With it now being 2023, this seems like a good time to take a look back at 2022. The year was its usual mixture of both excitement and disappointment. But as I look at the overall, there was far more good than bad. I also got to make some new friends, and see some old ones I haven’t seen in awhile. What I present here are some of my favorite shots from last year, in no particular order. For photographers, what constitutes a favorite is not necessarily the most technically excellent shot, but the one that speaks to us and gives us the feeling that we accomplished something a bit little special. In most cases the average viewer may not agree, but this is why I call it favorites not best shots. As usual starting a new year I have no idea what is to come. For 2023 I will do as I always have and try to improve on what I have done in the past, and become better at my trade.
So I hope you enjoy what is presented here, and here’s to new opportunities in the future.
My first chance to shoot powerboat racing came in 2008 when I shot the Kankakee Regatta for the first time. Being the speed junkie that am, I was hooked from then on. Since then I have tried to add more powerboat racing to my yearly schedule. In 2013 I began to see post on the web about the inaugral Maple City Grand Prix in La Porte Indiana. As the details began to emerge, I became fascinated by the course layout. All other races I have seen have been on oval courses, so the addition of a right hand turn was too much to resist. I was not disappointed. Although the weather was not optimal the first year, I managed to get enough good shots to insure I would return in 2014.
The weather for this year was more cooperative, and yielded even better shots than the previous year. Spectators were treated to some of the most exciting racing they have ever seen from both classes. The nature of the course layout allows for unique perspectives, and some very dynamic shots. You get more of a sense of the action than you do in some places.
The course layout has become popular among the drivers as well, who find the addition of a right turn a nice challenge. The more experienced drivers take it in stride and just go about their normal task of trying to get more speed from their boats.
This event has grown in attendance, and participation in the two years it has been in existence, and I see no reason why this trend should not continue. It is a good venue, great course layout, and very exciting racing.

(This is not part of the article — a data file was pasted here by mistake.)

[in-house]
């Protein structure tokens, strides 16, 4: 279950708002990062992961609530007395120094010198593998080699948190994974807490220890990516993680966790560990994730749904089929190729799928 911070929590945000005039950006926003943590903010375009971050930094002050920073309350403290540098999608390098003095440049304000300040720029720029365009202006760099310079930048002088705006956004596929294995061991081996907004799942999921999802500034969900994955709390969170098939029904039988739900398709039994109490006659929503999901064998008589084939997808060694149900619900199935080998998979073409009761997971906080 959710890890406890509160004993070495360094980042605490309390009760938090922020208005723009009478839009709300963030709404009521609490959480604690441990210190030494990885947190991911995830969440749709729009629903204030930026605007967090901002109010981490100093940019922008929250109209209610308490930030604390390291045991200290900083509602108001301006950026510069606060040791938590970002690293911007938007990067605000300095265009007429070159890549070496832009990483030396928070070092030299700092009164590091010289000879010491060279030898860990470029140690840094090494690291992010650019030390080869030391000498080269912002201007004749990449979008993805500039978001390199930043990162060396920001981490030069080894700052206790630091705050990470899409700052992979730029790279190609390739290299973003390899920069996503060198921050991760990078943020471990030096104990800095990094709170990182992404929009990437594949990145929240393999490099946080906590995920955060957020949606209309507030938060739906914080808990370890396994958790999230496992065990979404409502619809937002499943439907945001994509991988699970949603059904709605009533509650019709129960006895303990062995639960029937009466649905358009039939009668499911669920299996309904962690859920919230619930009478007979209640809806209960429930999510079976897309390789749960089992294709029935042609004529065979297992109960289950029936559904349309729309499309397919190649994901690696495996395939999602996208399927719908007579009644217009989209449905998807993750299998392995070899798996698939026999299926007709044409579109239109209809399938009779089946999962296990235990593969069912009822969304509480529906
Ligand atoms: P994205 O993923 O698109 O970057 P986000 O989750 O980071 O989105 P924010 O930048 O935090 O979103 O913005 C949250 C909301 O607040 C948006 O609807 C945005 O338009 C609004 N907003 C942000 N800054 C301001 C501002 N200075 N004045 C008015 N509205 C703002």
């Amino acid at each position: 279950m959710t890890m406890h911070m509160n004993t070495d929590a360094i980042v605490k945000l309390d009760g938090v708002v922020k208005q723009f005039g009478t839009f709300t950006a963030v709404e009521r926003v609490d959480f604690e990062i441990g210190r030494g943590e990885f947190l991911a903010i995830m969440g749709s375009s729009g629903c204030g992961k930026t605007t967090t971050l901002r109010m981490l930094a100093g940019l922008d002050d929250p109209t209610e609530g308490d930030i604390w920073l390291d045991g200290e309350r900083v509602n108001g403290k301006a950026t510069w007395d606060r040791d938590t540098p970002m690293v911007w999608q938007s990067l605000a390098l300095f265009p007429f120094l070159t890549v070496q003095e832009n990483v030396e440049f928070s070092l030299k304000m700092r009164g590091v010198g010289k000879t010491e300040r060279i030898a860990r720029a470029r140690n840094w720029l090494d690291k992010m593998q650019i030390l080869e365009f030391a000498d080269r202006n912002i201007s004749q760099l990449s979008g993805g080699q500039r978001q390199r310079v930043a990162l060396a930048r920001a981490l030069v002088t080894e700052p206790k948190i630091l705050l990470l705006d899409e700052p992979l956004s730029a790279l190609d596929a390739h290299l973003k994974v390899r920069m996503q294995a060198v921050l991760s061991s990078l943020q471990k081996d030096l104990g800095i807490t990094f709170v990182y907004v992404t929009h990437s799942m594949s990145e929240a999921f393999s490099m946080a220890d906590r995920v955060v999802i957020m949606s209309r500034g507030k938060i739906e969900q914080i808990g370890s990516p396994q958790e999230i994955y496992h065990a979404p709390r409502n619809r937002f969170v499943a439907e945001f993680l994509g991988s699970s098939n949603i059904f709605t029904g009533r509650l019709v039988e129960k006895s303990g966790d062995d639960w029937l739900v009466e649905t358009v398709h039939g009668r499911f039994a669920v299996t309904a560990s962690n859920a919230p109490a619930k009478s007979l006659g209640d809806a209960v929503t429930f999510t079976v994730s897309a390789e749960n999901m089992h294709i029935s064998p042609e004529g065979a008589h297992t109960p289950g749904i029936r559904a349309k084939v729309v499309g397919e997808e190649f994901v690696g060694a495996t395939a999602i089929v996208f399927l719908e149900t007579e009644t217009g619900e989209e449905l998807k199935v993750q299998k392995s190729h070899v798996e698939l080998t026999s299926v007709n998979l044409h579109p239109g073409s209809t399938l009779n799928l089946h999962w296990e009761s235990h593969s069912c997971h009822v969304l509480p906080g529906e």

Powerboat racing for me was one of those passions it took me too long to get around to shooting. My original focus on airshows left little time for other types of events. I finally came to the realization that I would have to cut back on airshows to make time for other ventures. 2013 was the first year I was able to shoot more than one powerboat race. Different venues and, types of racing made it a good year for me.
I have shot the Kankakee Regatta since 2009, and in that time have captured some amazing images, and met some very talented people. Some years (mostly due to weather) have been better than others, but 2013 may have yielded some of my best photos yet. I guess the past years have helped me to know what I am trying to achieve, and how to go about it. I think this years shots show some of that. Also two of the images here I feel are among the best I have ever captured at this event. I’ll let you guess which ones.
Held at the southern most tip of Lake Michigan, the Michigan City Grand Prix brings the ultra powerful offshore racing boats to the Great Lakes. Twice I have scheduled this event, and twice I had to cancel due to scheduling conflicts. When this happens the event becomes a priority event for that third year. This means only a very special, or one of a kind event could bump it from my schedule. That did not happen, so I along with my friend Rob Edgcumbe got to witness some incredible racing.
As you will notice in some of these shots, these boats quite literally fly. Designed for rough water they seem to handle it extremely well.